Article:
Three years before the final Stalin had died, and so the pressure was somewhat reduced this time. The Soviet Union won 1-0 after a goal by fellow Spartak player Anatoliy Ilin. The year after, Netto and his team-mates were all awarded the prestigious Order of Lenin for their contribution to Soviet sport, which was the highest decoration in the Soviet Union.
While his friends and team-mates were celebrating the victory on the long trip home from Australia, Netto received terrible news from home that his father had died. Unwilling to ruin his team-mates’ celebrations, Netto didn’t reveal this to anyone until they got back.
Netto was also the captain when the Soviet Union participated in the first edition of the European Championship four years later, the so-called European Nations’ Cup.
Alongside players such as Dinamo Moscow goalkeeper Lev Yashin and Torpedo Moscow striker Valentin Ivanov, Netto captained what is believed to be the Golden Generation of the Soviet Union at the tournament that was played in France.
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Read | Lev Yashin: the heroic gentleman in black
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With only four teams participating, they started in the semi-finals, where the Soviet Union demolished Czechoslovakia 3-0 after two goals from Ivanov and one from his striking partner Viktor Poneldenik. In the final at the Parc des Princes in Paris, Yugoslavia awaited them once again.
Netto started both matches and helped the Soviet Union beat their Eastern rivals 2-1 in the final after Poneldenik scored the decisive goal in the 113th minute of extra time. Being the captain, Netto was one of the key forces behind the victory, which was taken note of around world. It was even rumoured that the mighty Real Madrid pursued him in the summer of 1960.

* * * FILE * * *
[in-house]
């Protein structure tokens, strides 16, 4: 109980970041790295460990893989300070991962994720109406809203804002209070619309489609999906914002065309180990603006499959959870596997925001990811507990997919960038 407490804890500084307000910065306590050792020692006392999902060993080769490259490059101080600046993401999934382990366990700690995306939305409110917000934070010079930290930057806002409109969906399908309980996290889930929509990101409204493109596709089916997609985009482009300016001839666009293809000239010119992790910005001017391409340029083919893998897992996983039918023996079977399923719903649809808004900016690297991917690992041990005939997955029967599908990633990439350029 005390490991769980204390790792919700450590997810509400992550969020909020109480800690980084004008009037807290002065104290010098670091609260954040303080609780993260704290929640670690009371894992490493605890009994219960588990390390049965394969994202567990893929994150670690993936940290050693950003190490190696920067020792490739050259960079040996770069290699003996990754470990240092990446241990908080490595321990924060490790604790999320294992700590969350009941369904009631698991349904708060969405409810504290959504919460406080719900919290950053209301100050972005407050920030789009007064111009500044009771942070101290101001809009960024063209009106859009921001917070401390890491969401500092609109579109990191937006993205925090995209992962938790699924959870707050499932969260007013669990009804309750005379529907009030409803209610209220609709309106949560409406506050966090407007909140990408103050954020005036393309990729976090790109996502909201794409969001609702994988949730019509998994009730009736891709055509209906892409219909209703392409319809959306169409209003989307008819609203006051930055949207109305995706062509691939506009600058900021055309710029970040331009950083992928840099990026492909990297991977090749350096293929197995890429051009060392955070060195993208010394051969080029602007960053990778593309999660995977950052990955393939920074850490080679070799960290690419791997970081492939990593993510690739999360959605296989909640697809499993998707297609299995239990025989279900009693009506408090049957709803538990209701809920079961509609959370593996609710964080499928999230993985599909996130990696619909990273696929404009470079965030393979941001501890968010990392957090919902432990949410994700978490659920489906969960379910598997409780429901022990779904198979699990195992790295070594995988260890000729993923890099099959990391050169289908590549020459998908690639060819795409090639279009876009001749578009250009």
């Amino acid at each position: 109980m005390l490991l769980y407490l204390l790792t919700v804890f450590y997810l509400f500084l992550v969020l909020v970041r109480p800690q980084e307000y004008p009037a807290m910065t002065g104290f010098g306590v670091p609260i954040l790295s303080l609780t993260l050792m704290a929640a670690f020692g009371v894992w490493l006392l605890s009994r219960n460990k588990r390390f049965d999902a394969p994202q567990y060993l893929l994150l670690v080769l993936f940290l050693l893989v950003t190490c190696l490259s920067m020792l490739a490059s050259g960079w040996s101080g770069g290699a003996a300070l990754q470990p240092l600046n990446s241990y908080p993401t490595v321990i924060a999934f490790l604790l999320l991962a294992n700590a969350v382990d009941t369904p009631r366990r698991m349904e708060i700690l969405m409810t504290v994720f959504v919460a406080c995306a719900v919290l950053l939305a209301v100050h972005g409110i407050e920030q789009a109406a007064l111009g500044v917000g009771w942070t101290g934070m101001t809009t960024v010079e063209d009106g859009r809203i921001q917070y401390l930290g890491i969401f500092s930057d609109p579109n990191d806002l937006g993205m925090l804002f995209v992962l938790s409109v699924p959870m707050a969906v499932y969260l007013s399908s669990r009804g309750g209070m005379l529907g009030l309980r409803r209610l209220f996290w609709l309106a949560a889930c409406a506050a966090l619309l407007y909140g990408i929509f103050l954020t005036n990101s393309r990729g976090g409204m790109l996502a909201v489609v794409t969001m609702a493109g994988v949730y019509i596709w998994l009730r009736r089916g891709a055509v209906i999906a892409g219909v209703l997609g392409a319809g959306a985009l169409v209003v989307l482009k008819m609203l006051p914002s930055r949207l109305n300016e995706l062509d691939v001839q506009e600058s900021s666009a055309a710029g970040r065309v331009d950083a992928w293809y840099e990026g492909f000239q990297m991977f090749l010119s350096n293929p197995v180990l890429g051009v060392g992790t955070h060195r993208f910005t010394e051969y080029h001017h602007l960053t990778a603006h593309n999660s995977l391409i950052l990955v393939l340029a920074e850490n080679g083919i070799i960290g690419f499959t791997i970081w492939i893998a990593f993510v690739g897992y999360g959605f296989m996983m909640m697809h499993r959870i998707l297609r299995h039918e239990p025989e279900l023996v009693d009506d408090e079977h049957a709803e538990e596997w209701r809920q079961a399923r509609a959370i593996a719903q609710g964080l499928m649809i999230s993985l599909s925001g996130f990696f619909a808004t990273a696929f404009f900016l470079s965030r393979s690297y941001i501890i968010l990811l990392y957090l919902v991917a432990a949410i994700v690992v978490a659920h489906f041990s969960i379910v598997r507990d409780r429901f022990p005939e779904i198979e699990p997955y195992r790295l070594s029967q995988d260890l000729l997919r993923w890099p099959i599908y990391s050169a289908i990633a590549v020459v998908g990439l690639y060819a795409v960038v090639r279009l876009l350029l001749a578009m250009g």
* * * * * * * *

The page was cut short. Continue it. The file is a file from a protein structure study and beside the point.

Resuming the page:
However, history hasn’t been kind to Netto, and he is rarely remembered outside of the now former Soviet Union. “Lev Yashin’s enormous talent helped people forget Netto,” Amorim says. “But he wasn’t by any means any less important to the Soviet Union national team than his iconic team-mate.”
The men in charge of Soviet football knew that. “Igor’s impact on the other players was great,” Spartak boss Nikolai Starostin later said. “It was no coincidence that, despite his young age, the players chose him as captain of Spartak, although there were other candidates who were more experienced. Soon after, Netto became captain of the national team and it was no surprise that during this time the USSR had two of the greatest successes in its history: becoming Olympic champions and European champions.”
Netto was 30 when the Soviet national team won the European championship, and looking back it was his peak. In the last six years before retiring from Spartak and the national team, he went on to win just one more national championship and a domestic cup.
When he retired in 1966, he could look back on a career that lasted 18 years in which he had represented Spartak in all of them. “He is one of the biggest legends of the club, which his 18 seasons, 368 matches and 36 goals for Spartak proves,” Spartak supporter Vincent Tanguy of Russian Football News says. “For me, only Fedor Cherenkov and Nikita Simonyan are on his level.”
“Igor Netto and Fedor Cherenkov are, as far as I’m concerned, the most important players in Spartak Moscow’s history due to their attitude on and off the football pitch,” Amorim adds.
And as proven by the disallowed goal in 1962, Netto’s attitude off of the pitch was partly what made him unique. In fact, he can be described as the personification of a famous Spartak idiom originally coined by Andrei Starostin: “Everything is lost except honour.”
By Toke Theilade. Follow @TokeTheilade
This feature has been published in association with Russian Football News, the premier English-language Russian football website online. View more of their work here.